de·​scen·​dant | \ di-ˈsen-dənt How to pronounce descendant (audio) \
variants: or less commonly descendent

Definition of descendant

 (Entry 1 of 2)

1 : moving or directed downward listed in descendant order
2 : proceeding from an ancestor or source


variants: or less commonly descendent

Definition of descendant (Entry 2 of 2)

1 : one originating or coming from an ancestral stock or source : one descended from another descendants of King David a descendant of an ancient grass
2 : one deriving directly from a precursor or prototype Italian and other descendants of Latin

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Synonyms & Antonyms for descendant

Synonyms: Adjective

Antonyms: Adjective

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Did You Know?

Descendant is the opposite of ancestor. Your grandparents' descendants are those who are descended from them—your parents, your brothers and sisters, and any children that any of you may have. It's been claimed that every person on earth is a descendant of Muhammad, and of every historical person before him—Julius Caesar, the Buddha, etc.—who started a line of descent. (Some of us still find this hard to believe.) And not all descendants are human; every modern thesaurus, for example, could be called the descendant of the one devised by Peter Mark Roget in 1852.

Examples of descendant in a Sentence

Adjective the descendant branches of a weeping willow Noun One of the famous inventor's descendants is also an inventor. Many people in this area are descendants of German immigrants. Recent evidence supports the theory that birds are the modern descendants of dinosaurs. The Italian language is one of Latin's descendants.
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Recent Examples on the Web: Adjective An in-law or stepchild is considered neither kindred nor descendant and will not inherit. Dallas News, "Splitting heirs: Here’s an heir, there’s an heir, everywhere’s an heir," 16 Aug. 2020 For them, the new study underscores the need for collaboration between scientists and descendant communities in future conservation efforts. Scott Hershberger, Scientific American, "For Sustainable Oyster Harvesting, Look to Native Americans’ Historical Practices," 13 July 2020 The government of Ghana has since made efforts to attract its Ghanaian origin and other African descendant diaspora to return home, with the Year of Return, Ghana 2019 recording remarkable success. Amindeh Blaise Atabong, Quartz Africa, "African countries are having to come to terms with a growing diaspora’s dual citizenship," 2 July 2020 Though this year's homecoming won't be the same as a physical gathering, descendant Bryan Glover believes the pandemic has opened up their history to those outside the family. Tiana Woodard, The Indianapolis Star, "This historic Indiana family’s 97th-annual reunion will look a bit different than the rest," 2 July 2020 The two descendant groups have filed lawsuits over the Alamo project, seeking to be included in decisions on the treatment and disposition of uncovered remains. Scott Huddleston,, "State commission recognizes Alamo church in downtown San Antonio as a cemetery," 17 June 2020 What starts off as trash can become priceless artifacts, and the more that’s left to be buried and preserved for decades or centuries or millennia, the more descendant generations can learn about the ones that came before. Jeffrey Kluger, Time, "'They Cleaned Up Pretty Well.' What Archeologists Found at the Farm Where Woodstock Was Held," 1 Aug. 2019 Race was invented by European colonists to provide an excuse for the systematic oppression of African-descendant people. Kelley Fanto Deetz, The Conversation, "Setting the historical record straight for the critics of The New York Times project on slavery in America," 23 Aug. 2019 The school hopes to draw in the descendant community in several ways. Susan Svrluga, Washington Post, "College of William & Mary to explore the legacies of slavery and racism," 31 July 2019 Recent Examples on the Web: Noun More:I'm a direct descendant of Gen. Alexander Macomb. Darcie Moran, Detroit Free Press, "Bag placed on head of Macomb Monument, 'slave owner' spray painted on it during protests," 6 Sep. 2020 The generations who followed would become the Eastern Band of the Cherokee Indians, and Taylor was a direct descendant. Abraham Mahshie, Washington Examiner, "Cherokee World War II veteran recounts Battle of the Bulge 76 years later," 6 Sep. 2020 This shows that the G26233T variant is a descendant of the germ that originally arrived at the meeting, Lemieux said, an imperfect clone that wound up giving rise to its own distinct lineage. Author: Sarah Kaplan, Chris Mooney, Anchorage Daily News, "Genetic analysis shows how a single ‘superspreading’ event sent coronavirus across the nation," 25 Aug. 2020 Auction house Henry Aldridge & Son explains that the telegrams are sold via a descendant of Harold Benson Key, the yeoman of signals onboard Royal Navy destroyer HMS Cossack, which participated in the pursuit and destruction of Bismarck. Fox News, "WWII naval telegrams detailing the sinking of Hitler’s most powerful battleship emerge," 14 Aug. 2020 The Western Reserve Historical Society opened Hale Farm in 1958 after receiving the property from Clara Belle Ritchie, a descendant of Jonathan Hale. Shirley Macfarland, cleveland, "Hale Farm offers safe, entertaining glimpse into the past: Talk of the Towns," 6 Aug. 2020 Decades later in Witebsky’s laboratory in Buffalo, Dr. Rose became a third-generation scientific descendant of Ehrlich, and the first to challenge his prevailing idea, which had hardened into doctrine. Matt Schudel,, "Noel R. Rose, scientist who advanced study of autoimmune diseases, dies at 92," 10 Aug. 2020 Decades later in Witebksy’s laboratory in Buffalo, Dr. Rose became a third-generation scientific descendant of Ehrich, and the first to challenge his prevailing idea, which had hardened into doctrine. Matt Schudel, Washington Post, "Noel R. Rose, scientist who advanced study of autoimmune diseases, dies at 92," 9 Aug. 2020 Hutt sees the meme as a descendant of a shorthand used by Black Americans to describe privileged, troublesome, demanding white women. Richard Chin, Star Tribune, "Minnesotans named Karen say they're OK with the name, despite the unflattering meme," 4 Aug. 2020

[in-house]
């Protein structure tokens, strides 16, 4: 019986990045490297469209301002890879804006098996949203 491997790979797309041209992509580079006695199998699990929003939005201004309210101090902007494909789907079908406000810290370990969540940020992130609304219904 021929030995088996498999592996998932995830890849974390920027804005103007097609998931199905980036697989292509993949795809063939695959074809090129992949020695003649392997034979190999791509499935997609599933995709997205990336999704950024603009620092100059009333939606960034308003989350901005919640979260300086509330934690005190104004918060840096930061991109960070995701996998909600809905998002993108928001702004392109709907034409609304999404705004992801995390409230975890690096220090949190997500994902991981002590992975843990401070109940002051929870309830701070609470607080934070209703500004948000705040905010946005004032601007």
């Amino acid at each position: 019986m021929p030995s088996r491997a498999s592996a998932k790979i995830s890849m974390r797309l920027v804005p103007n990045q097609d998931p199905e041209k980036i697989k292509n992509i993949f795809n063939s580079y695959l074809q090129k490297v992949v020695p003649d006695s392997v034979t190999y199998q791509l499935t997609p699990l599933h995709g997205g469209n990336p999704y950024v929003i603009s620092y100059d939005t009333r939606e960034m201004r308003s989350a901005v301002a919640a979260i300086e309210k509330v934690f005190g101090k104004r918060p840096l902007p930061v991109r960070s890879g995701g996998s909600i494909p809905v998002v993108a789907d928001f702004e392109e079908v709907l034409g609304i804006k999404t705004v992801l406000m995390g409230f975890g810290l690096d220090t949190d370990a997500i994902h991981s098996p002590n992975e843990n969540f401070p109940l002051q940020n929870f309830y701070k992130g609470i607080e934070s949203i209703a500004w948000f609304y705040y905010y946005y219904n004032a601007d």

These example sentences are selected automatically from various online news sources to reflect current usage of the word 'descendant.' Views expressed in the examples do not represent the opinion of Merriam-Webster or its editors. Send us feedback.

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First Known Use of descendant


15th century, in the meaning defined at sense 1


1569, in the meaning defined at sense 1

History and Etymology for descendant


Middle English dessendaunte, from Anglo-French descendant, from Latin descendent-, descendens, present participle of descendere — see descend


French & Latin; French descendant, from Late Latin descendent-, descendens, from Latin

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Time Traveler for descendant

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The first known use of descendant was in the 15th century

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Statistics for descendant

Last Updated

28 Aug 2020

Cite this Entry

“Descendant.” Dictionary, Merriam-Webster, Accessed 20 Sep. 2020.

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More Definitions for descendant



English Language Learners Definition of descendant

: someone who is related to a person or group of people who lived in the past
: a plant or animal that is related to a particular plant or animal that lived long ago
: something that developed from another thing that was made or existed earlier


de·​scen·​dant | \ di-ˈsen-dənt How to pronounce descendant (audio) \

Kids Definition of descendant

1 : someone related to a person or group of people who lived at an earlier time
2 : a thing that comes from something that existed at an earlier time


variants: also descendent \ di-​ˈsen-​dənt \

Legal Definition of descendant

: a blood relative of a later generation